2. The CMS Dilemma, a client once asked us to take a look at their current website code and see if we can use the same content management system (CMS) but implement a new design. Going through the code and setup we noticed a lot of content was hard coded within the CMS. When we asked the client, how do you add a new person to the board of directors list on the website, their answer was “Oh we call the company to add it for us” being in a state of shock we asked “Didn’t you pay for a CMS based website where you can edit all information on the fly?” their answer was “Yes yes of course, but they told us not everything can be edited”. When someone tells you they are building you a website with a CMS, you should be able to edit 90% of the text period and the maintenance are for software updates, bug fixes and small enhancements only, not for data entry unless you actually want them to manage the content on the website themselves.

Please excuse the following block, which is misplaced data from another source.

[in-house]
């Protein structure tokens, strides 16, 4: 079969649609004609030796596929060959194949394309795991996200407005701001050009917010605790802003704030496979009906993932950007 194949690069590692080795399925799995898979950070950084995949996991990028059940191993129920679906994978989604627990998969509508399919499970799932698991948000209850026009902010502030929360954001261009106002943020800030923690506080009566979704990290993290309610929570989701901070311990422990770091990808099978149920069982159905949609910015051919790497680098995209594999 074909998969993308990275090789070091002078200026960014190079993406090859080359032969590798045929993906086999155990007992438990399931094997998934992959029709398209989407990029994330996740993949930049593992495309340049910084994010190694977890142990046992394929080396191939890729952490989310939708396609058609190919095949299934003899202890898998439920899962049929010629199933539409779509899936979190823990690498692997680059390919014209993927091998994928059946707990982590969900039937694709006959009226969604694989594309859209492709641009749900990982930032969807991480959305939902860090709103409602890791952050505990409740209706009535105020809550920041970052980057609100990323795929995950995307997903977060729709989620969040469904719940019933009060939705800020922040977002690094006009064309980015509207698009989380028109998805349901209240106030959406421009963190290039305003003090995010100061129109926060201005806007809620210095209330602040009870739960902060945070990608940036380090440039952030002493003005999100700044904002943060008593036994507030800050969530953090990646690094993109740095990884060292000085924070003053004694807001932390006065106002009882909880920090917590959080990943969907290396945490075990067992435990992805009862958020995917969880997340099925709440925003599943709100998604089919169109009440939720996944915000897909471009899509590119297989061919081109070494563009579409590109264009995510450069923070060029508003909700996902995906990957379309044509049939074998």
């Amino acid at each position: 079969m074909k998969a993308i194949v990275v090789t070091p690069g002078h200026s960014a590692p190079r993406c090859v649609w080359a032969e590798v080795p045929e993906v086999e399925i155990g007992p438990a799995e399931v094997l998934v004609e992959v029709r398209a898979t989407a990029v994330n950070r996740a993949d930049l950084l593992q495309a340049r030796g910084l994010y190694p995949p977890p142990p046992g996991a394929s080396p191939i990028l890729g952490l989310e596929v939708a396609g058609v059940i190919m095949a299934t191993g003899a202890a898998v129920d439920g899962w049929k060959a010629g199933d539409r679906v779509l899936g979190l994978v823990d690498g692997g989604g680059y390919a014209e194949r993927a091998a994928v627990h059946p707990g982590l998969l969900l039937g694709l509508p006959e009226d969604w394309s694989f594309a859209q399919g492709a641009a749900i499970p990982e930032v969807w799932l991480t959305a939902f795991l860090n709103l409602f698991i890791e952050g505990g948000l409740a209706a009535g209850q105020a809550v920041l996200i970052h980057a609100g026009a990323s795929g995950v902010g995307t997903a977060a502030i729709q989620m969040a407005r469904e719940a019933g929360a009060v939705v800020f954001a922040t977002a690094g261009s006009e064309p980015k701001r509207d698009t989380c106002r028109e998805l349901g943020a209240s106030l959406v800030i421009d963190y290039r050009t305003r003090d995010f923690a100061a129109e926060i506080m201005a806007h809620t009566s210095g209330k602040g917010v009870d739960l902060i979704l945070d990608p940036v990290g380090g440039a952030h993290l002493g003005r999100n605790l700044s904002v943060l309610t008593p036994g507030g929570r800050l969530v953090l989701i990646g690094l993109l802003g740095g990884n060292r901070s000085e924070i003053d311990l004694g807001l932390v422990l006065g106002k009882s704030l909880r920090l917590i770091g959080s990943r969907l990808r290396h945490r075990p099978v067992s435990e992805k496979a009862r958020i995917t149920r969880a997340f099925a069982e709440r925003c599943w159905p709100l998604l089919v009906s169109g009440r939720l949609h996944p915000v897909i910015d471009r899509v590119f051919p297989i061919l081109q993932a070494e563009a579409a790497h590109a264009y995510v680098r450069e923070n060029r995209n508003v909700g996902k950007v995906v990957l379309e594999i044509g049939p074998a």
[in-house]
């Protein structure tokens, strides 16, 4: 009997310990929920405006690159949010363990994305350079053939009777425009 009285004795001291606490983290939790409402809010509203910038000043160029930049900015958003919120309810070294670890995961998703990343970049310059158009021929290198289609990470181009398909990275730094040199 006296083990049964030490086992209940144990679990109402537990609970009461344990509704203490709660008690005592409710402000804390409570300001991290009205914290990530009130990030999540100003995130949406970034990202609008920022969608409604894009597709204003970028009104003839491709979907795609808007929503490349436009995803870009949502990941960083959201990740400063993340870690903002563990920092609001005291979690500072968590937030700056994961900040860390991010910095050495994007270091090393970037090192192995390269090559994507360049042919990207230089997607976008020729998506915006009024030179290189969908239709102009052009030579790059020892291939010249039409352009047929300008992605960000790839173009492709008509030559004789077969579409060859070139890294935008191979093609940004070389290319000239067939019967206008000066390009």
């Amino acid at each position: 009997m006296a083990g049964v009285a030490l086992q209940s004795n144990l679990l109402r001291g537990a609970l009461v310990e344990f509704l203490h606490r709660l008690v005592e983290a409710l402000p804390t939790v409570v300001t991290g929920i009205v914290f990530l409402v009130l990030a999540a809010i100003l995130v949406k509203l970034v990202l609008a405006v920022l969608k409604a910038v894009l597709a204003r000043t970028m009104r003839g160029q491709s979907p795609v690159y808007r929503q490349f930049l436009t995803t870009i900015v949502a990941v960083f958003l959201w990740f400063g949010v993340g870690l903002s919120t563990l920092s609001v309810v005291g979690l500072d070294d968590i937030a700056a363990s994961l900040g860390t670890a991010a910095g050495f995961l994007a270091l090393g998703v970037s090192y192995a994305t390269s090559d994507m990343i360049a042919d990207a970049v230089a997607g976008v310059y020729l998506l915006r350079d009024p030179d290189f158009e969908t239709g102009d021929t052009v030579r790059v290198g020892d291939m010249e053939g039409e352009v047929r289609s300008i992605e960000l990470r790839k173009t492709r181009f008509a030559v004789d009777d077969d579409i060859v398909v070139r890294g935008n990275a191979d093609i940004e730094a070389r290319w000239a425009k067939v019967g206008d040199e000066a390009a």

3. The first payment scam, I was stunned to hear several stories of clients making a first payment and then never getting much progress on the work they requested. Some of these clients claim that the developers kept telling them “we are busy with other projects” and not delivering or simply never hearing back from those companies beyond some initial minimal work. As if they bate clients into signing a contract and betting their scam on the client having to sue them in order to get their money back which most people try their best not get into due to the pitfalls and delays of current legal system in the country. The simplest way to avoid this pitfall and many others, is to ask any company you are thinking of hiring to give you a reference list, or better yet check their customer list on their website and randomly call some and ask about them.